[verb im-pound; noun im-pound]
verb (used with object)
to shut up in a pound or other enclosure, as a stray animal.
to confine within an enclosure or within limits: water impounded in a reservoir.
to seize and retain in custody of the law, as a document for evidence.
money, property, etc., that has been impounded: a sale of impounds by the police department.
Origin of impound
Related formsim·pound·a·ble, adjectiveim·pound·er, nounun·im·pound·ed, adjective
First recorded in 1545–55; im-3
Based on the Random House Unabridged Dictionary, © Random House, Inc. 2019
Examples from the Web for impounding
Historical Examples of impounding
A provision for the impounding and destruction of infringing copies and means for producing them.
Nor can surface water be changed into a water course by impounding it.
So Rupert went unpunished except by banishment and the impounding of his rents.
Water conservation, water supply, flood and drainage control, and impounding facilities.
No. 2, a local act, by which people whose property is trespassed upon, are allowed the privilege of impounding the trespassers.
British Dictionary definitions for impounding
Derived Formsimpoundable, adjectiveimpoundage or impoundment, nounimpounder, noun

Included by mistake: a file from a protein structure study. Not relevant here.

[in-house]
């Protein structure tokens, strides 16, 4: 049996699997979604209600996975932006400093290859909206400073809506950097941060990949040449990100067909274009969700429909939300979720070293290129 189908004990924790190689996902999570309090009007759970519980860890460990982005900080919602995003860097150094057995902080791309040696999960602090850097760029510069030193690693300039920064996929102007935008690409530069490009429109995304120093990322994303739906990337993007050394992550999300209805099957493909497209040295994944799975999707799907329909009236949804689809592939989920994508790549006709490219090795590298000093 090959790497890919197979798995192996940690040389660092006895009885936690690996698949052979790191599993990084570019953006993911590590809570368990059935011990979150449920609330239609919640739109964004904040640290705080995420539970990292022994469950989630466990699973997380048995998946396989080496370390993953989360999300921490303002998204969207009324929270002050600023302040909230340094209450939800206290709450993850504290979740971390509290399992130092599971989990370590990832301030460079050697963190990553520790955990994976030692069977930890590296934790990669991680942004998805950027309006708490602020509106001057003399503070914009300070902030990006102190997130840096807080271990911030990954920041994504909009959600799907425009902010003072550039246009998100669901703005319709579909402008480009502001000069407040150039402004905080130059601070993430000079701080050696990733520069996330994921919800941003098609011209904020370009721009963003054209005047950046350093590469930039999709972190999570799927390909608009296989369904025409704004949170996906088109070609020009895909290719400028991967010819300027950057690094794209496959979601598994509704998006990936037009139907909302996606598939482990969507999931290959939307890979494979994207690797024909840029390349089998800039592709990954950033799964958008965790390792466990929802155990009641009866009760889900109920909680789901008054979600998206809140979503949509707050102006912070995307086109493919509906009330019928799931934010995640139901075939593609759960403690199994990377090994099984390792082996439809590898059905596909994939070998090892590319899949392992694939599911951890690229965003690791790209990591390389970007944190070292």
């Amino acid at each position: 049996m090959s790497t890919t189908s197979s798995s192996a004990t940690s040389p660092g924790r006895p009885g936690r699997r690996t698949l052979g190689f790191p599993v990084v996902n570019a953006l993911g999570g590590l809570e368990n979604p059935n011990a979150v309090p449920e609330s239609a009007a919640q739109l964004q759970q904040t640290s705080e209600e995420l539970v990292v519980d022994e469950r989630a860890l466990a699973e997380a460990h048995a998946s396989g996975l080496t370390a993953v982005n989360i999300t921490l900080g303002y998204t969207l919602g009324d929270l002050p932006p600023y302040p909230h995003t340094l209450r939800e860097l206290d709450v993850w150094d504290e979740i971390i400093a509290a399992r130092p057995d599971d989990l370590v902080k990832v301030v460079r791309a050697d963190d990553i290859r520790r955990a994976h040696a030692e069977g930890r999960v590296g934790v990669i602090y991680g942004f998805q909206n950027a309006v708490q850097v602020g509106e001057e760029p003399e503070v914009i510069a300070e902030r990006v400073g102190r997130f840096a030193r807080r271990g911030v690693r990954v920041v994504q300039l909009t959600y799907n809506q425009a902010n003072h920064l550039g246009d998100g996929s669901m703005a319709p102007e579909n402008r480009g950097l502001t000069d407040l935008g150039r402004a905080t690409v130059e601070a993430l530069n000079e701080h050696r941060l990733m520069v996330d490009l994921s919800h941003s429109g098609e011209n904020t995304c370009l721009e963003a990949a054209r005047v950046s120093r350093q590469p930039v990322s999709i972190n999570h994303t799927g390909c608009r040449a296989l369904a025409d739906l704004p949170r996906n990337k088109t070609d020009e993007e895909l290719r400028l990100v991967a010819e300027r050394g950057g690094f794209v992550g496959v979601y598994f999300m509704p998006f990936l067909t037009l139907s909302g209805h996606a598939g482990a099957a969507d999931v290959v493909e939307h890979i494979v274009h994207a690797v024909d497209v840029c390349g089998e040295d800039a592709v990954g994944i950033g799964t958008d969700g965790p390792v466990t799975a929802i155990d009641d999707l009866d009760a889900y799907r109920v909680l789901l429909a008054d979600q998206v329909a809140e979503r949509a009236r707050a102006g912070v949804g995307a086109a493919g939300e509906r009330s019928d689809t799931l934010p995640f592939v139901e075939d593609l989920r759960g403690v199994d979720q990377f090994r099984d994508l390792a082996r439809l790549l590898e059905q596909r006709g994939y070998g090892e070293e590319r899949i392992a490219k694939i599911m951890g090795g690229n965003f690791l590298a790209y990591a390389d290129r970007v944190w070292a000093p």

to confine (stray animals, illegally parked cars, etc) in a pound
- to seize (chattels, etc) by legal right
- to take possession of (a document, evidence, etc) and hold in legal custody
to collect (water) in a reservoir or dam, as for irrigation
to seize or appropriate
Collins English Dictionary - Complete & Unabridged 2012 Digital Edition
© William Collins Sons & Co. Ltd. 1979, 1986 © HarperCollins
Publishers 1998, 2000, 2003, 2005, 2006, 2007, 2009, 2012
Word Origin and History for impounding
early 15c., "to shut up in a pen or pound," from assimilated form of in- "into, in" (see in- (2)) + pound (n.). Originally of cattle seized by law. Related: Impounded; impounding.
Online Etymology Dictionary, © 2010 Douglas Harper